We are excited about the most recent bill the President has signed. All parties have finally agreed and the President has signed the Protecting Americans from Tax Hikes Act of 2015, also known as the PATH Act. The Act not only extends numerous provisions, but also makes at least 20 provisions permanent.

Key Highlights:

  • Many tax provisions previously expired in 2014 have been extended for 2015 and 2016 or even made permanent beyond that.
  • Section 179 and bonus depreciation tweaks help business owners.
  • Several small tweaks for individual taxpayers to provide credits and/or deductions.
  • W2 forms must now be filed with the IRS on same date they are due to employees (1/31).


Probably the most pertinent provision that was made permanent and the provision that business owners wait on every year is Section 179. First of all, the deduction is retroactively reinstated for all of 2015 and then is permanently extended after this year. Using Section 179, taxpayers will be allowed a $500,000 annual deduction, with a $2,000,000 phase-out threshold. This is much improved from the previous $25,000 deduction limitation. After 2015, the $500,000 deduction and $2,000,000 threshold will be indexed every year for inflation. The Section 179 deduction is also permanently available for qualified real property, which includes qualified leasehold improvement property, qualified restaurant property, and qualified retail improvement property. For 2015, there is a $250,000 limitation on qualified real property, but after 2015, there is no limitation.

Bonus depreciation was not permanently extended. Rather, it has been retroactively reinstated for 2015 and extended through 2019.

In 2014, the IRS passed a de minimis safe harbor rule that allowed taxpayers without an applicable financial statement to directly expense (instead of having to depreciate) assets that cost under $500, rather than having to list them on the depreciation schedule. Effective 1/1/16, the de minimis safe harbor amount increases to $2,500. The IRS did say that they will not challenge use of the $2,500 de minimis amount for periods before 2016 as long as certain requirements are met.

The following are other business notable provisions that were made permanent (note – only some of the permanent provisions have been highlighted):

  • Research & Experimentation Credit.
  • 15-year straight-line cost recovery for qualified leasehold improvement property, qualified restaurant property, and qualified retail improvement property.
  • 5-year waiting period for S Corporations to Avoid Built-In Gains Tax.
  • Enhanced Charitable Contribution Deduction for Food Inventory.

The following are other individual notable provisions that were made permanent (note – only some of the permanent provisions have been highlighted):

  • $3,000 earned income threshold for computing the 15% Refundable Child Tax Credit.
  • American Opportunity Tax Credit (credit available for up to $2,500).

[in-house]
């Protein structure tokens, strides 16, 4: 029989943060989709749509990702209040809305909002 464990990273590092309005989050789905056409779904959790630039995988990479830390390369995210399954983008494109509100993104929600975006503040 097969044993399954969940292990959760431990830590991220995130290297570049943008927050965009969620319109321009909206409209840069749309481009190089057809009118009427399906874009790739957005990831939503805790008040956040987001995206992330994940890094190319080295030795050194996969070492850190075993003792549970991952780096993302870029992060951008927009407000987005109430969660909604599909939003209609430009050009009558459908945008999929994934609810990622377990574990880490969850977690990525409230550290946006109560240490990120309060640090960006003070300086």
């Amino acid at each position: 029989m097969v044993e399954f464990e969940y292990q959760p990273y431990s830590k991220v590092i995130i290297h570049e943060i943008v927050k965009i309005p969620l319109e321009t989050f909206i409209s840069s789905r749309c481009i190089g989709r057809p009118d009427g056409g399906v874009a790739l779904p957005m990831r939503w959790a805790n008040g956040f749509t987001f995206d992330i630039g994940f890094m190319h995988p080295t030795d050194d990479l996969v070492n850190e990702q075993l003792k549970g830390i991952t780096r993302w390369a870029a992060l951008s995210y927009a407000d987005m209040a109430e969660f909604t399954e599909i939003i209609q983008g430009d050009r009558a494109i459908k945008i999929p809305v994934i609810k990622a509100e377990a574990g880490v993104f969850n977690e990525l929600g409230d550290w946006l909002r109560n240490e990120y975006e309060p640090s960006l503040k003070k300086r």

• Earned Income Tax Credit for Qualifying Individuals with 3 or more qualifying children.
  • $250 deduction for certain expenses of elementary and secondary school teachers (after 2015, the amount will be indexed every year for inflation).
  • Election to deduct state and local general sales tax as itemized deduction instead of state and local income taxes.
  • Tax-free IRA Distributions to Charities of up to $100,000 for those at least 70½.

The following are notable provisions that were retroactively reinstated for 2015 and extended through 2019 (note –only some of the permanent provisions have been highlighted):

  • Work Opportunity Tax Credit.

The following are notable provisions that were retroactively reinstated for 2015 and extended through 2016 (note –only some of the permanent provisions have been highlighted):

  • Income Exclusion for Discharge of up to $2,000,000 of Qualified Principal Residence Indebtedness.
  • Qualified Higher Education Expenses Deduction (up to $4,000).
  • Deduction of Mortgage Insurance Premiums as Qualified Residence Interest.
  • Energy-Efficient Home Improvement Credit.

 

The PATH Act also created some new provisions. Employer copies of W-2s, W-3s, and 1099s will be due by January 31 (the same date that forms are due to recipient). Also, after 2015 1098-T Forms will only include qualified tuition and related expenses actually paid, versus previous forms that could report amounts billed or paid. In relation to education expenses, after 2015 anyone claiming the American Opportunity Tax Credit will have to report the employer identification number of the educational institute on their tax return.

The PATH Act is great news for taxpayers and tax practitioners, as it will remove uncertainty moving forward about items such as the Section 179 deduction. If you have any questions about the PATH Act, or provisions that may affect you, please feel free to contact us.